Road Weary
Taking precautions before a road trip may prevent an unnecessary accident. Not driving alone, avoiding long drives at night, taking frequent breaks and getting a good night's sleep are tips that can help Soldiers, their Families and civilians fight fatigued driving. Courtesy graphic

FORT RUCKER, Ala. (Nov. 6, 2013) - In the aviation community, we talk about safety all the time. It's evident that we put a greater emphasis on safety at work. For example, I would never start a flight across three states without first making arrangements to support the mission, such as knowing exactly where I was going to stop for fuel or stay overnight. Last summer, however, I took my family on a road trip to Albuquerque, N.M., and did just that.

The plan was to leave our home in Little Rock, Ark., on a Friday and arrive in Albuquerque by Sunday afternoon. As usual, I scheduled the overnight stops well in advance and made the necessary arrangements for hotels, which would allow me to drive no more than about five hours a day. My wife also researched activities we could do with the kids in the evenings at each location. With our itinerary set, all that was left was to execute. As we finished our last bit of packing Wednesday night, we decided we could easily move up our departure date by a day. This is where a series of bad decisions began.

Since our hotel reservations didn't start until Friday, I figured we would just leave when I got off work Thursday, drive until I started getting tired and then stop for the night at the closest Holiday Inn. That would give us a little more time to spend in Oklahoma City. It sounded like a win-win situation to me. After all, it was a Thursday night, and I was sure I'd have no problem finding a hotel along the way. Wrong!

I never considered that my last-minute plans would be thwarted by the Oklahoma City Thunder playing in the NBA playoffs. Between all the people in town to watch the playoffs, as well as a national softball tournament, there wasn't a hotel within 200 miles of Oklahoma City. Obviously, those folks had planned better than I. My decision to "shoot from the hip" and "see how far we can get" was quickly blowing up in my face.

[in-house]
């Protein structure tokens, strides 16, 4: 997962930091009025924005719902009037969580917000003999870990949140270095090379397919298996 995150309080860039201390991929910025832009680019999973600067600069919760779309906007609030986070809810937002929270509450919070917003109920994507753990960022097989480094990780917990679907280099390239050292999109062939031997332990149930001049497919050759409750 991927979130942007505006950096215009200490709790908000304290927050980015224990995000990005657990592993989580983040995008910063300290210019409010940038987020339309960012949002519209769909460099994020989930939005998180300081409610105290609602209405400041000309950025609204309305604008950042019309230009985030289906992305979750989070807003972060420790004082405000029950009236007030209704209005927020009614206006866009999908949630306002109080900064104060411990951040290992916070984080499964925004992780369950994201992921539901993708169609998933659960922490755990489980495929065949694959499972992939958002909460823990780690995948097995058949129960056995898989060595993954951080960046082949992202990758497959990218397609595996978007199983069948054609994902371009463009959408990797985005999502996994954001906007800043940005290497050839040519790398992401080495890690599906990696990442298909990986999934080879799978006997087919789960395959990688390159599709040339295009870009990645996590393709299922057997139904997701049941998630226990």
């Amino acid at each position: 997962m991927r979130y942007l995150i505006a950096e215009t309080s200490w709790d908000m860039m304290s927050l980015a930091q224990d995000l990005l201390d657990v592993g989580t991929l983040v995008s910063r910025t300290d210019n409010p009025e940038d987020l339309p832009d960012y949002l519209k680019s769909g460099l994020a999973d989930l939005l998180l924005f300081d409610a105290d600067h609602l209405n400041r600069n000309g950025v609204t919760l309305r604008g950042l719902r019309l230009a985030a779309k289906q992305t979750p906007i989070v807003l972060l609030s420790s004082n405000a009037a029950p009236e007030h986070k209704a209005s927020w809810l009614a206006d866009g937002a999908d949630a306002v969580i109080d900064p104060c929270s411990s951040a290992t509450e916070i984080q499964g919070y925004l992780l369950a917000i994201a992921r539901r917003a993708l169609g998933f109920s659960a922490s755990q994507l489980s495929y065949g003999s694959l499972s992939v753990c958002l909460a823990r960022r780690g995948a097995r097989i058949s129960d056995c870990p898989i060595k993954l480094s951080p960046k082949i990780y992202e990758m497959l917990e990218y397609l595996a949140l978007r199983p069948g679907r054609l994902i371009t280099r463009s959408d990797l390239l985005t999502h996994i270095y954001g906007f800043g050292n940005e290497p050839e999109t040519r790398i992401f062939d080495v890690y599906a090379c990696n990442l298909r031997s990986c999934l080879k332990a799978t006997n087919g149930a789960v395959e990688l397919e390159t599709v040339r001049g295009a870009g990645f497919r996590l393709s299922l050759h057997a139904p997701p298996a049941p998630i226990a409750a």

The one bright spot was that my three boys, who ranged from 2 to 10 years old, were still engrossed in their Rescue Heroes DVD playing in the back seat. (A car DVD system is a fantastic invention.) But I knew it wouldn't last. Shortly after Rescue Heroes ended, it was time to switch to a DVD my youngest son would enjoy. That's when the complaining started.

We were about an hour from Oklahoma City and the boys were done! My wife was using every resource available on her phone to try to find us a hotel. Of course, nothing was showing up as available until Amarillo, Texas, and that was another 4½ hours down the road. By the time we rolled through Oklahoma City about 11 p.m., I was very tired. I was hoping we could find somewhere (anywhere!) to get some rest, but even the "roach coach" motels were boasting "NO VACANCY" signs. I felt as if I had no choice but to push on toward Amarillo.

I knew I was going to have to pull over and take some power naps along the way and maybe even ask my wife to drive for a little while. I would definitely need to stop and get some more caffeine too. Without really thinking about it, I went through the risk assessment process to minimize the hazards as much as I could. We pulled over when I needed to so I could grab a quick nap. My wife also helped by taking the wheel for a few minutes, but she was exhausted too. Eventually, we completed what should have been a 4½-hour trek to Amarillo in about six hours.

When I pulled in to check into the Holiday Inn in Amarillo at 5 a.m., I was worn out. The kids were just waking up and, aside from wondering why they were still in their car seats, were oblivious to what had been going on all night. Determined to not put ourselves in another dangerous situation on the road, we stayed at the hotel in Amarillo an extra night to let everyone recover and went on to Albuquerque Sunday as planned.

Aside from some grumpy travelers, a very tired mom and dad and the fact that I didn't get to go to the Bass Pro Shop in Oklahoma City, we were all OK. But when I look back at that trip, there are some things I obviously should have done differently. First and foremost, I should have stuck with the original plan to leave Friday, or we should have at least checked on lodging arrangements prior to departure. Instead, I managed to put four of the most important people in my world at risk.

For some reason, we just don't weigh the risks off duty the same as we do when at work. Yet, excluding deployments and training, we are only in the workplace for about one-third of our day. That leaves the remaining two-thirds of the day subject to unmanaged risk. Thankfully, we made it through just fine and went on to have a great trip. However, it could have easily ended differently.

Page last updated Wed November 6th, 2013 at 16:00